One in five cars on the road during the morning peak are doing the school run. This is no surprise – in 2014, nearly half (44%) of primary school children travelled to school via a car. However, this could be about to change. Following recent reports about the UK’s attempt to reduce air pollution from fossil fuels, by banning the sale of diesel and petrol cars by 2040, parents who drive the school run could be fined up to £130 under a new pilot scheme. The scheme aims to improve road safety and crack down on air pollution.

 

With parents admitting the school run routine is stressful and chaos, surely there is a simpler alternative to complete the school run. Here at Motorparks, we strive for a better motoring experience. As September approaches, it’s almost time to start another school year and for the daily school runs to resume. Therefore, this guide will outline how you can do the daily school run with ease.

 

drive kids to school
Keep stress to a minimum

Plan ahead! It might sound obvious, but organisation is key. Planning everything the evening before will save you a lot of time and stress in the morning. Lunches, PE kits and uniforms – set them out, prepare them and pack them on an evening. This will help your morning run smoothly without any blips. If possible, try and leave five minutes early as well to get a head start in the morning traffic.

 

When you’re in the car, keep spirits high. Don’t let whatever happened before you left the house get under your skin – losing your temper with your children before they go to school will leave things on bad terms for the full day.

 

The best cars for the school run

 

To make the school run a comfortable drive, Motorparks recommend a few models which particularly stand out as ‘family cars’ that are perfect for the school run. From the Ford S-Max to the VW Golf estate, packing size into a road-friendly car will ensure you have enough room for the whole family. However, you don’t need a big car for the school run – the new Ford Fiesta is ample size to take the kids to school. Available with five doors and a substantial boot, there’s room for you and the kids plus their PE kits, football boots, lunch boxes and homework bags.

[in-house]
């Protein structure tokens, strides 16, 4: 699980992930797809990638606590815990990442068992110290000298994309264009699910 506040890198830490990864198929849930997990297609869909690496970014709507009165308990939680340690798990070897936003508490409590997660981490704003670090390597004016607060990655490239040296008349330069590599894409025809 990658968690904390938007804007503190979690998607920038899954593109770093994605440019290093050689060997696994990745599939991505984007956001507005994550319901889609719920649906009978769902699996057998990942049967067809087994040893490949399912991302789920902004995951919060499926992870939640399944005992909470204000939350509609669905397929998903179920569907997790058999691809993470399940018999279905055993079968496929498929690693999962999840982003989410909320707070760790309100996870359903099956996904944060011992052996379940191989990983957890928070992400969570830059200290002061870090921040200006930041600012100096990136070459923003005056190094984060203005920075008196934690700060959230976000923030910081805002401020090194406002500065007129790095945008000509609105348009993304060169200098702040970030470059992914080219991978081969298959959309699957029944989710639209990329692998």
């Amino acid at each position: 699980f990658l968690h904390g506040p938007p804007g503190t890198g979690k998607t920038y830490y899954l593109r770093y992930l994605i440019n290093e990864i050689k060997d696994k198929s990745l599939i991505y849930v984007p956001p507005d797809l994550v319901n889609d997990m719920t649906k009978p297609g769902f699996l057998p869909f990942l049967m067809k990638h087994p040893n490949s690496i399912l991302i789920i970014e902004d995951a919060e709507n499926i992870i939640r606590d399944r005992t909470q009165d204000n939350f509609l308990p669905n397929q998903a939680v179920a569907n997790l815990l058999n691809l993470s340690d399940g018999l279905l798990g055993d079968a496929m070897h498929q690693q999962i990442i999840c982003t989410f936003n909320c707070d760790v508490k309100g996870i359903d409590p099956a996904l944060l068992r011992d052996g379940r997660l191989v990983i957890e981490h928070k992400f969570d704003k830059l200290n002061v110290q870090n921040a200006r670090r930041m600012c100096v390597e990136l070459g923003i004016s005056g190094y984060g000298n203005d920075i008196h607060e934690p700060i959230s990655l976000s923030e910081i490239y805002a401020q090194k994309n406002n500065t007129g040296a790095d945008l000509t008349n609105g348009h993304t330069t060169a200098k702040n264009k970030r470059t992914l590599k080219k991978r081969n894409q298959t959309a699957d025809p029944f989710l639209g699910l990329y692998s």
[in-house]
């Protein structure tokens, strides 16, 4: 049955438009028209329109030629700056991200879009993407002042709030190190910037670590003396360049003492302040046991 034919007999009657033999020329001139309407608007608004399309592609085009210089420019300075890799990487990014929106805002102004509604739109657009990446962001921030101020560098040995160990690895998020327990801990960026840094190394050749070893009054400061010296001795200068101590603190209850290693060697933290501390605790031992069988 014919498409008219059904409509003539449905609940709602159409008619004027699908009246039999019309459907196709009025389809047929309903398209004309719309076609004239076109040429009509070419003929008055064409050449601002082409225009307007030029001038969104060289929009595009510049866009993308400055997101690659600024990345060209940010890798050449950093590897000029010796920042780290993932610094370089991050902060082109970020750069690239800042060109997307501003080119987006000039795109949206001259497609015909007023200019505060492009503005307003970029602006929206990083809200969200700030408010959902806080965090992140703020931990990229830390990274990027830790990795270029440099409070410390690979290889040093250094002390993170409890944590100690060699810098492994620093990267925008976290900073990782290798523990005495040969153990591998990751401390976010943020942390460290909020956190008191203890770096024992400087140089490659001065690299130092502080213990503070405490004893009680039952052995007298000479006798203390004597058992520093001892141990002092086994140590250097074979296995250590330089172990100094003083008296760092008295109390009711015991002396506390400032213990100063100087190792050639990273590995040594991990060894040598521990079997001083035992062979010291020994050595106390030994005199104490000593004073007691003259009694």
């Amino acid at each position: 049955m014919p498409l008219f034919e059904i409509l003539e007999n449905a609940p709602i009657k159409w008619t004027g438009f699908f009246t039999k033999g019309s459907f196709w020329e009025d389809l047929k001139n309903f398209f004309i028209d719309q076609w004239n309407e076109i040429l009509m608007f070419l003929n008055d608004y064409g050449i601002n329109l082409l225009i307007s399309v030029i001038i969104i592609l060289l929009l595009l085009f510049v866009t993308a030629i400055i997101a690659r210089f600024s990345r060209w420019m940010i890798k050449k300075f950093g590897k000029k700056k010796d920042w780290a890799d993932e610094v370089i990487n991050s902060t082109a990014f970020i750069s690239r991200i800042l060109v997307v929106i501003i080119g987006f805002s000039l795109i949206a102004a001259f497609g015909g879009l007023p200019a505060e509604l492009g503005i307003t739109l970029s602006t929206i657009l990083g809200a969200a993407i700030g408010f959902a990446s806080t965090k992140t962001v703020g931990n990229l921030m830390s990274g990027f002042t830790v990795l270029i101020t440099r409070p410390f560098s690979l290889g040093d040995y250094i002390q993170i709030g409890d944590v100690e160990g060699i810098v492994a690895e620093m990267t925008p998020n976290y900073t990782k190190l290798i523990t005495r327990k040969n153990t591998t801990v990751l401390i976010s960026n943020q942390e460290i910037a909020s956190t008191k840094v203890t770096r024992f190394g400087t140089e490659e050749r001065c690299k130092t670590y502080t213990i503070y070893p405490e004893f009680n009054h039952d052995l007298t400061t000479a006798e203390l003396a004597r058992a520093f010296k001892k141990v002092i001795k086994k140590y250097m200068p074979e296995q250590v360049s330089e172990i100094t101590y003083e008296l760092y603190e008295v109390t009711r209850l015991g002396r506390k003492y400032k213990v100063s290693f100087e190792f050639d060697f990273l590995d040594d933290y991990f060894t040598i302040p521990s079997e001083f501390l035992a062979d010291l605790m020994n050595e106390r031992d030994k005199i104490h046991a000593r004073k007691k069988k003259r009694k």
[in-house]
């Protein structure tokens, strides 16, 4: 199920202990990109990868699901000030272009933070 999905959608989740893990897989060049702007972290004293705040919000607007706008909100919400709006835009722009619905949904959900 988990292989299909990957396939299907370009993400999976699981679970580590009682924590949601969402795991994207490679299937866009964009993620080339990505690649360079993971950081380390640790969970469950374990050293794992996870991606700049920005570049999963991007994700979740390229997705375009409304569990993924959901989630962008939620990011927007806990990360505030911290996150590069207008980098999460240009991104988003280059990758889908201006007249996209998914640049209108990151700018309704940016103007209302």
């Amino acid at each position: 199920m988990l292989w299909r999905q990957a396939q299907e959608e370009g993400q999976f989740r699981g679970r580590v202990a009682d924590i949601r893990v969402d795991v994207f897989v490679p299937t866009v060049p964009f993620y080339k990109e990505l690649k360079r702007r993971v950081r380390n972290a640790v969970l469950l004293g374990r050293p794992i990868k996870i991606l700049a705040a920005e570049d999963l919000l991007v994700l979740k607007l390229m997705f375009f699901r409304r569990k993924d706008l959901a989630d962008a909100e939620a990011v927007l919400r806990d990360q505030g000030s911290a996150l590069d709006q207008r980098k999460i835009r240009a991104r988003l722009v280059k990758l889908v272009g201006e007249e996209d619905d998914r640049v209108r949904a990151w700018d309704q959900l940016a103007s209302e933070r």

Alternatives

With a new scheme set to be put in place for school run drivers, you could also consider travel alternatives for the school run. 80% of seven and eight year olds walked to and from school alone or with a friend in the early 1970s – however, two decades later, this figure has decreased to 10% of children walking to school, most of whom are now accompanied by their parent or guardian. With 28% of children under the age of 16 now classed as overweight, encouraging your children to walk to school is a good start.

 

Currently, only 4% of children are cycling to school. This small percentage is a result of parents not allowing their children to cycle on the roads, with traffic danger being a parent’s main concern. However, cycling to school helps children to develop road safety and independence.

 

 

The school run doesn’t need to be stressful – the key to a smooth school run is organisation. Prepare as much as possible the evening before so that you aren’t running around on a morning. With careful organisation, you’ll be able to leave on time or early to make the morning traffic more like a walk in the park.